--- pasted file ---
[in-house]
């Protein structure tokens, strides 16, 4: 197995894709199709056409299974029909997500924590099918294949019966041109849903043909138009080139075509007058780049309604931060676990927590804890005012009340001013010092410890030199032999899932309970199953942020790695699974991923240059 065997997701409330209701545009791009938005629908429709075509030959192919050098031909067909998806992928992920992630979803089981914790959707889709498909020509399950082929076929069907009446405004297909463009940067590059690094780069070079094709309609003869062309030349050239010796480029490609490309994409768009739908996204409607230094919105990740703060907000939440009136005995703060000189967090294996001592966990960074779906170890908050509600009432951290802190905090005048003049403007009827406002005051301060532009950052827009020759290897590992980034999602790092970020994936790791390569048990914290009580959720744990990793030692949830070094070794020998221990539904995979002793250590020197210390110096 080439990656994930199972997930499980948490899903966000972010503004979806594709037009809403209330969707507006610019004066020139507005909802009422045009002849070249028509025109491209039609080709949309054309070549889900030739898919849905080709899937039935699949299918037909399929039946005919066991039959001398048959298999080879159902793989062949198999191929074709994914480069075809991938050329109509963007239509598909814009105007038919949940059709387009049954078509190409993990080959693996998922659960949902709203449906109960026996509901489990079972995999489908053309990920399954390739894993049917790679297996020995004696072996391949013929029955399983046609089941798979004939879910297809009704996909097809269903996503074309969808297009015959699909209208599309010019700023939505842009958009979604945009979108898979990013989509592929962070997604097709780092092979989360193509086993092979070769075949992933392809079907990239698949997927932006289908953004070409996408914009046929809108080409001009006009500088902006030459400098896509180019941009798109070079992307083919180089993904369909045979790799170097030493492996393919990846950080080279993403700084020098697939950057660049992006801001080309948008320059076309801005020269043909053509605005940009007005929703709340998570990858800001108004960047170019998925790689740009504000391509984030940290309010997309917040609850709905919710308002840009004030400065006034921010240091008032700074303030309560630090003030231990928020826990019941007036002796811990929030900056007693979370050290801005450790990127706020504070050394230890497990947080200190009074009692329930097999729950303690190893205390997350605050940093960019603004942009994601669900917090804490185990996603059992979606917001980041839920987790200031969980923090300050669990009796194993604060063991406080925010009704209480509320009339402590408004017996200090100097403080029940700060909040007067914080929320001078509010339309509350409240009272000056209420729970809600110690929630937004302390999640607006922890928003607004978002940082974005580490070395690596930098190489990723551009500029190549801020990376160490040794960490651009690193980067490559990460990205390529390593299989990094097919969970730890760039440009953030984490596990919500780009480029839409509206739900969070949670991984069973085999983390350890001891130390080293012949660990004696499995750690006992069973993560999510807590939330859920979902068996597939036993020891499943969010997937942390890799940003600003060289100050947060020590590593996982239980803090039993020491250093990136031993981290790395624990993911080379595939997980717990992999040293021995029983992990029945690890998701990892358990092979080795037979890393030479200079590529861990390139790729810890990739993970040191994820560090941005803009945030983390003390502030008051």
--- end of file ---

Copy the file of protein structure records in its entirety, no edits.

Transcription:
[in-house]
């Protein structure tokens, strides 16, 4: 197995894709199709056409299974029909997500924590099918294949019966041109849903043909138009080139075509007058780049309604931060676990927590804890005012009340001013010092410890030199032999899932309970199953942020790695699974991923240059 065997997701409330209701545009791009938005629908429709075509030959192919050098031909067909998806992928992920992630979803089981914790959707889709498909020509399950082929076929069907009446405004297909463009940067590059690094780069070079094709309609003869062309030349050239010796480029490609490309994409768009739908996204409607230094919105990740703060907000939440009136005995703060000189967090294996001592966990960074779906170890908050509600009432951290802190905090005048003049403007009827406002005051301060532009950052827009020759290897590992980034999602790092970020994936790791390569048990914290009580959720744990990793030692949830070094070794020998221990539904995979002793250590020197210390110096 080439990656994930199972997930499980948490899903966000972010503004979806594709037009809403209330969707507006610019004066020139507005909802009422045009002849070249028509025109491209039609080709949309054309070549889900030739898919849905080709899937039935699949299918037909399929039946005919066991039959001398048959298999080879159902793989062949198999191929074709994914480069075809991938050329109509963007239509598909814009105007038919949940059709387009049954078509190409993990080959693996998922659960949902709203449906109960026996509901489990079972995999489908053309990920399954390739894993049917790679297996020995004696072996391949013929029955399983046609089941798979004939879910297809009704996909097809269903996503074309969808297009015959699909209208599309010019700023939505842009958009979604945009979108898979990013989509592929962070997604097709780092092979989360193509086993092979070769075949992933392809079907990239698949997927932006289908953004070409996408914009046929809108080409001009006009500088902006030459400098896509180019941009798109070079992307083919180089993904369909045979790799170097030493492996393919990846950080080279993403700084020098697939950057660049992006801001080309948008320059076309801005020269043909053509605005940009007005929703709340998570990858800001108004960047170019998925790689740009504000391509984030940290309010997309917040609850709905919710308002840009004030400065006034921010240091008032700074303030309560630090003030231990928020826990019941007036002796811990929030900056007693979370050290801005450790990127706020504070050394230890497990947080200190009074009692329930097999729950303690190893205390997350605050940093960019603004942009994601669900917090804490185990996603059992979606917001980041839920987790200031969980923090300050669990009796194993604060063991406080925010009704209480509320009339402590408004017996200090100097403080029940700060909040007067914080929320001078509010339309509350409240009272000056209420729970809600110690929630937004302390999640607006922890928003607004978002940082974005580490070395690596930098190489990723551009500029190549801020990376160490040794960490651009690193980067490559990460990205390529390593299989990094097919969970730890760039440009953030984490596990919500780009480029839409509206739900969070949670991984069973085999983390350890001891130390080293012949660990004696499995750690006992069973993560999510807590939330859920979902068996597939036993020891499943969010997937942390890799940003600003060289100050947060020590590593996982239980803090039993020491250093990136031993981290790395624990993911080379595939997980717990992999040293021995029983992990029945690890998701990892358990092979080795037979890393030479200079590529861990390139790729810890990739993970040191994820560090941005803009945030983390003390502030008051």